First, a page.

Your smile may be one of the first things people notice about you, and a confident smile can make a lasting impression. But, it takes some work to keep your smile shining bright.
First, it is important to understand what can impact the color of your teeth. While there are many factors to consider when talking about stained teeth, some may come from your diet habbit, lifestyle, medical history, genetics, and previous dental trauma.
Foods and Beverages
Common foods and beverages that have a tendency to stain the outermost layer of teeth, also known as the enamel, are often more vibrant or darker in color. For example: berries, red wine, dark teas and coffees, dark carbonated drinks, vibrant and dark-colored sauces
Lifestyle factors can also lead to stained teeth, such as tobacco or other drug use. Oral hygiene practices impact the color of the teeth as well. Poor oral hygiene routines lead to heavier plaque accumulation and yellow staining. They may even result in permanent staining (enamel decalcification) that appears as chalky white and softens the tooth leading to higher risks for developing cavities.
Medications and medical treatments may also lead to staining of the teeth. For example, a medication called tetracycline may lead to permanent tooth staining if taken during the tooth development stage. This stage often ranges from the 4th month of pregnancy into the 5th month following birth. Tetracycline stain affects the tooth layer underneath the enamel, called the dentin, meaning it is permanent and embedded within the teeth. The color stain is often a bluish-grey hue and forms as a prominent horizontal line ranging from severity based on the amount of medication and duration of use.
Exposure to specific minerals, such as iron may also lead to dark staining of the teeth.
Medical treatments such as chemotherapy and radiation targeting the head and neck region may also affect the color and health of teeth.
Genetics and other medical factors (e.g., certain disorders) may cause teeth to appear differently in color. Enamel is dense, white in color, and is the outermost layer of the tooth, while dentin rests underneath and has a more yellow hue. Those with weaker enamel related to genetics or certain diseases (e.g., amelogenesis and dentinogenesis imperfecta) tend to have a less bright white smile and are more yellow tinted. On the opposite spectrum, some individuals have very dense enamel and have a less difficult time keeping a bright white smile for that reason.
Dental traumamay also lead to a change in the color of a tooth. Children who have "bumped" a tooth related to an injury may experience a shift in color specific to the affected tooth. If the tooth's nerve or pulp is affected by a dental trauma experience, it may die and lead to graying or darkening because of a lack of blood flow, nutrients, and oxygen. This is known as a non-vital tooth and may need internal bleaching if it is a permanent tooth.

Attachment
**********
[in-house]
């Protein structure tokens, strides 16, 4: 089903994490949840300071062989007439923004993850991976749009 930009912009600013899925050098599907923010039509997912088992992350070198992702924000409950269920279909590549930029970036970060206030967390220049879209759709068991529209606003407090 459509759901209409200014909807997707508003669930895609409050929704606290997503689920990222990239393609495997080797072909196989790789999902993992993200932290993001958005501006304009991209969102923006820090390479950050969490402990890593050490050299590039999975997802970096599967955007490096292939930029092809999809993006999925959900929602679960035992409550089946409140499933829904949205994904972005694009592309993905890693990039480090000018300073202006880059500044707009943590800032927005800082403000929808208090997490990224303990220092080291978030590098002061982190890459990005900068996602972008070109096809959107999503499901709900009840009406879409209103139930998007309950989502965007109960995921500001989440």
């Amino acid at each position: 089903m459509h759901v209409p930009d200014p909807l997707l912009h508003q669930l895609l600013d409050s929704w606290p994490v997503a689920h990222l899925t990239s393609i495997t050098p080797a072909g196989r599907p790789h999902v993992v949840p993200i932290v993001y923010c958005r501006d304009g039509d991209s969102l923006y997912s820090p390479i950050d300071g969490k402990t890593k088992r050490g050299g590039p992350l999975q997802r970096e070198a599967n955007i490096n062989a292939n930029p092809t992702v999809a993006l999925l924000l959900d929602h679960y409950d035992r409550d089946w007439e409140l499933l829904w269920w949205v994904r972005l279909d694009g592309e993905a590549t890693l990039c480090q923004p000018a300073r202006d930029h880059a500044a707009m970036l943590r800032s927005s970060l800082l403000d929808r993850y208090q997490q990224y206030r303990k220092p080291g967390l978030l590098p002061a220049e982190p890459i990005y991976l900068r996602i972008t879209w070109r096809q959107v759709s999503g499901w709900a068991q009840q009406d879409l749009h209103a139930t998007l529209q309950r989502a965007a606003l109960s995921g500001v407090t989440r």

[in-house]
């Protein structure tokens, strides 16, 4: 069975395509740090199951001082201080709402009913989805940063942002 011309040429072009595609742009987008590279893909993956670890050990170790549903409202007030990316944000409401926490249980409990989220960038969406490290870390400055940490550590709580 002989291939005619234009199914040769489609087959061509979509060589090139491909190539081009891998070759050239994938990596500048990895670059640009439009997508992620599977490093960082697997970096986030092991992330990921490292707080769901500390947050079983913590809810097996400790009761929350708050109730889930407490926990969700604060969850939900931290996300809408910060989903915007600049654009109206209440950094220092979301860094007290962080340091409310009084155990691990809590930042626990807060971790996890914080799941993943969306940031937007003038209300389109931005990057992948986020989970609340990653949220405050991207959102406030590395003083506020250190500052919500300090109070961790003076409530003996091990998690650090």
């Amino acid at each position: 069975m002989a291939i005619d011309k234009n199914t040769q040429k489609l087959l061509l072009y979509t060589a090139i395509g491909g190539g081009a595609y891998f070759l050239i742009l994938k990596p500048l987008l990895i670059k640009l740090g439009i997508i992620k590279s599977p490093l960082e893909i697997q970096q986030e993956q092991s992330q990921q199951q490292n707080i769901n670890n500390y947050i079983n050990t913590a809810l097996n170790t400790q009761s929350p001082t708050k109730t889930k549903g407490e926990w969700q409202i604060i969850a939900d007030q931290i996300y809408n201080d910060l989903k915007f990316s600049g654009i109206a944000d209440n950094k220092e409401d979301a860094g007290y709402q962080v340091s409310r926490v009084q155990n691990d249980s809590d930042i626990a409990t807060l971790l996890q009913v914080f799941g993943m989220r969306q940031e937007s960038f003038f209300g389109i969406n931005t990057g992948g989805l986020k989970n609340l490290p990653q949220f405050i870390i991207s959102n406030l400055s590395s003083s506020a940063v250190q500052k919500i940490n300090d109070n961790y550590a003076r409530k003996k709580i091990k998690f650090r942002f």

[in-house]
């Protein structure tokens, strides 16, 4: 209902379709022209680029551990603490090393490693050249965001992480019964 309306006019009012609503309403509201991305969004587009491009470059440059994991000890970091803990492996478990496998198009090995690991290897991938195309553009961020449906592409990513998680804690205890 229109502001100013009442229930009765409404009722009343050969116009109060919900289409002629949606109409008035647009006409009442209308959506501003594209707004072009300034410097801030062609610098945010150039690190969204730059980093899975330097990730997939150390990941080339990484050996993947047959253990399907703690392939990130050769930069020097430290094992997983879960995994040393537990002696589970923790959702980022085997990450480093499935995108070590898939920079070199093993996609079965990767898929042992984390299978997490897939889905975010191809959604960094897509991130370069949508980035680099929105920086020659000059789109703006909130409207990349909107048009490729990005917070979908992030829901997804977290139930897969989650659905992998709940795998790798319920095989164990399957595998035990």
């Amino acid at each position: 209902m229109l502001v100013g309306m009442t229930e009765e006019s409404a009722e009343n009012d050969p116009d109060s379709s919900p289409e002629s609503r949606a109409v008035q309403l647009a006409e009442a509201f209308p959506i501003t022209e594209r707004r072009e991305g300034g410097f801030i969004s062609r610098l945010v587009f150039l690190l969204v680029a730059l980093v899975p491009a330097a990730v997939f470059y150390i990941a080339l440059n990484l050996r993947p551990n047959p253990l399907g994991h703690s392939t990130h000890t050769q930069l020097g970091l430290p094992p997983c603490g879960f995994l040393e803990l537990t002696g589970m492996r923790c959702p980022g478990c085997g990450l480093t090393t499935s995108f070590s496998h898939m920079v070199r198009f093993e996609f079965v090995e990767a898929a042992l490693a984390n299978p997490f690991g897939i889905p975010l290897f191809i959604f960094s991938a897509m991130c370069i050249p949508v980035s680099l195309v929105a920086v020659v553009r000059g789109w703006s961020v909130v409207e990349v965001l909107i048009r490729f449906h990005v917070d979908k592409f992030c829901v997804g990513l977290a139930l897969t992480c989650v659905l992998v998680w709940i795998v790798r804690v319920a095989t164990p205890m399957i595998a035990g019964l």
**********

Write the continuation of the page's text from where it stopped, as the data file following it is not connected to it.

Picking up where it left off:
Grin's Whitening Toothpaste
Fortunately, for most people, teeth whitening can play a significant role in brightening your natural smile. Teeth with existing fillings or prior dental work are less likely to be affected by any whitening products. Thankfully, there are many options for whitening.
Grin's whitening natural toothpaste helps remove natural causing tooth stains related to the things we eat and drink. It even comes with fluoride or without. Daily removal of plaque using Grin's whitening paste will also help prevent yellow stains from occurring because of its natural ingredients like baking soda and calcium carbonate. Baking soda helps to neutralize harmful plaque acids while polishing the teeth. Calcium carbonate is also helps polish the teeth by removing outer layer staining while protecting the enamel.
Other whitening methods, such as dental office treatments that use a bleaching gel and possible use of a light source, may help brighten tougher stained smiles. It is always best to consult with your dental provider first before proceeding with teeth bleaching products.
Teeth whitening may result in mild tooth sensitivity for some. If you are experiencing sensitivity shortly after using whitening products, talk with your dental provider and look for toothpaste options that target sensitivity.
Kristen Cockrell, MS, RDH. Kristen is a Registered Dental Hygienist with a passion for preventive pediatric dentistry and oral health education. Kristen earned her master's degree in dental hygiene education at the University of North Carolina at Chapel Hill.